Saturday, October 15, 2011

Lessons from the SPICE Delay

The SPICE stratospheric aerosol testbed delay has been much discussed inside and outside the geoengineering community. To recap what is known, it appears that the UK Engineering and Physical Sciences Research Council (EPSRC) independent panel advising SPICE expressed concern over insufficient stakeholder engagement in the run-up to the pipe-balloon engineering test, originally scheduled for October. The advisory panel recommended a six-month delay in testing, and project managers agreed. During this interlude, the SPICE project team will conduct a more thorough round of consultations with stakeholders and other interested parties. The ETC Group predictably claimed credit for the delay, although SPICE project manager Matt Watson attributes the postponement to issues raised by a broader set of actors.

There are a couple of lessons to take away from this episode. First, public engagement will be essential to the success of any large-scale geoengineering experiment. This point was made well by Jane Long, co-chair of the group responsible for the recent Bipartisan Policy Center (BPC) report on climate engineering research (see BPC Report, 10/6):

Public engagement may be slow, time-consuming, and even frustrating, but the alternative is greater controversy and a more energized opposition.

Second, whether or not ETC Group was actually responsible for the testbed delay, once again we see a loud, organized opposition to climate engineering, but no countervailing voice of reason to make the case for a robust research program. The geoengineering community is essentially networked. While this structure is advantageous for generating ideas and discussion, it is disadvantageous when it comes to promoting concrete action in the political arena. The SPICE delay just reinforces the need for more organization among advocates of climate engineering research. Fortunately, an effort is currently underway (involving myself and others) to bring a greater level of coherence and institutionalization to geoengineering research advocacy. With more organization in place, future debates and controversies related to climate engineering should be more balanced and informative, with outcomes that are more responsive to the planetary emergency we face.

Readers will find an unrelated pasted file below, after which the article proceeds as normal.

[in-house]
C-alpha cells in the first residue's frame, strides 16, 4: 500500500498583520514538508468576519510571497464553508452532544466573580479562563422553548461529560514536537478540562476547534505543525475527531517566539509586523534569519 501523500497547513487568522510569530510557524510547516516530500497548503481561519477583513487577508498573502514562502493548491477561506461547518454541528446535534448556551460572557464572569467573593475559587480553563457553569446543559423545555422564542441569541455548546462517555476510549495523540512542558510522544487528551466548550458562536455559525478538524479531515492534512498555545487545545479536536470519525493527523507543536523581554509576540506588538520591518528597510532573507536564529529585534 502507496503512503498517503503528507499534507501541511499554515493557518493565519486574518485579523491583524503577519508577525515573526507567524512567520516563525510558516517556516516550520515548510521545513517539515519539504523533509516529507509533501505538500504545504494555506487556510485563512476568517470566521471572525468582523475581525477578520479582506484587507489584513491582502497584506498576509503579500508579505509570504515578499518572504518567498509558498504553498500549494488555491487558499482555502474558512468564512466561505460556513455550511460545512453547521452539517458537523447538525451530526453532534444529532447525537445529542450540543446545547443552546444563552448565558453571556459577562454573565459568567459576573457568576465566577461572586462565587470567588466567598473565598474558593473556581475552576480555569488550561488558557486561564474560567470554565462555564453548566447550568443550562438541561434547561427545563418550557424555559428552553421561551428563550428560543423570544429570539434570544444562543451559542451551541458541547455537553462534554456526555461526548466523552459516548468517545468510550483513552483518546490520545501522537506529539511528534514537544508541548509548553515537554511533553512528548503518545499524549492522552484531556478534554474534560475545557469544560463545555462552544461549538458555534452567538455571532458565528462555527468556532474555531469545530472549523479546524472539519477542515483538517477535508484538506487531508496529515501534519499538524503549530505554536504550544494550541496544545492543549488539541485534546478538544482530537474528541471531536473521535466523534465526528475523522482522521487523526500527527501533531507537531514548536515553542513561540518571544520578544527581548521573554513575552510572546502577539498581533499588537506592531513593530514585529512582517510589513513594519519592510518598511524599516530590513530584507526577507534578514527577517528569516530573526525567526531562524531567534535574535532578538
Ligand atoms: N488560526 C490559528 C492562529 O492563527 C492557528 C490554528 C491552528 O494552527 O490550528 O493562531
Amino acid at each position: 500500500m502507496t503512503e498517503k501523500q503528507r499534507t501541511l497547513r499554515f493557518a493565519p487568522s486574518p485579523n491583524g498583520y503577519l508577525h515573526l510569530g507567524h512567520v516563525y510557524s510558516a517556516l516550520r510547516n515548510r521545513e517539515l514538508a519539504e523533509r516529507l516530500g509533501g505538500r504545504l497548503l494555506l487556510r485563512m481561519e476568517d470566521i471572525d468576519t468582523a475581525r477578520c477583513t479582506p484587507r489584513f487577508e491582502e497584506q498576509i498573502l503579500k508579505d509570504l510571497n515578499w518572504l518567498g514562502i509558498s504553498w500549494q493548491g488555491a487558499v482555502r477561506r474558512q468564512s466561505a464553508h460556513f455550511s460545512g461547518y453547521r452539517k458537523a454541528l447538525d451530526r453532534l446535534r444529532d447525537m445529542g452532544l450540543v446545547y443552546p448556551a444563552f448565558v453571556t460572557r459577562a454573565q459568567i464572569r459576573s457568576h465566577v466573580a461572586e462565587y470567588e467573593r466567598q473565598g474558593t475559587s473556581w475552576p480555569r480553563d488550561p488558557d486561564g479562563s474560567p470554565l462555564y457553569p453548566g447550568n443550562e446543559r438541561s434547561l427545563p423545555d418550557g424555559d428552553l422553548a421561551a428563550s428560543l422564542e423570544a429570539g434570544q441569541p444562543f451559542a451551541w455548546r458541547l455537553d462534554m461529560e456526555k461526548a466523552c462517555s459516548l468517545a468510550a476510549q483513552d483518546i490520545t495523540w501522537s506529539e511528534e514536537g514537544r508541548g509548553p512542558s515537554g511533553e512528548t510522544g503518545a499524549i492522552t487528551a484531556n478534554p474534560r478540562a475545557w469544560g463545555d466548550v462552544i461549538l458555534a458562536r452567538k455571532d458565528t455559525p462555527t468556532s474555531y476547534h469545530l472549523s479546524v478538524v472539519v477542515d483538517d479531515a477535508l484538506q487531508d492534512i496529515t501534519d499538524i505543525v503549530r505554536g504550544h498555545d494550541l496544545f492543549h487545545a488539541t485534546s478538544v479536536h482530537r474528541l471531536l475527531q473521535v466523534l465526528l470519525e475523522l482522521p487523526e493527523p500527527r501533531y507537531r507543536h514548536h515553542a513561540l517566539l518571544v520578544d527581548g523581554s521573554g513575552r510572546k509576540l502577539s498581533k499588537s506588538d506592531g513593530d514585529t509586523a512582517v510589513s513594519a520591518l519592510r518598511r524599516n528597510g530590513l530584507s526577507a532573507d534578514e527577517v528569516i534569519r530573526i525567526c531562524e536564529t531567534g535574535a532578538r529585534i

1 comment:

  1. Hi Josh,

    I'd really like to get this cleared up properly and I'm looking for ways to do that which would reach as many people as possible (hence little on my blog recently). I think Jane's criticism is a little unwarranted, given the amount of effort we've gone to to 'self-govern' although she may argue otherwise. It's unclear if the 'they mismanaged it' is aimed at the scientists or not?

    I hope you're efforts are successful and, having been unfamiliar with 'organised opposition' until recently, I wonder if it is because we feel bound by rules about honesty and transparency those who are ideologically driven don't adhere to?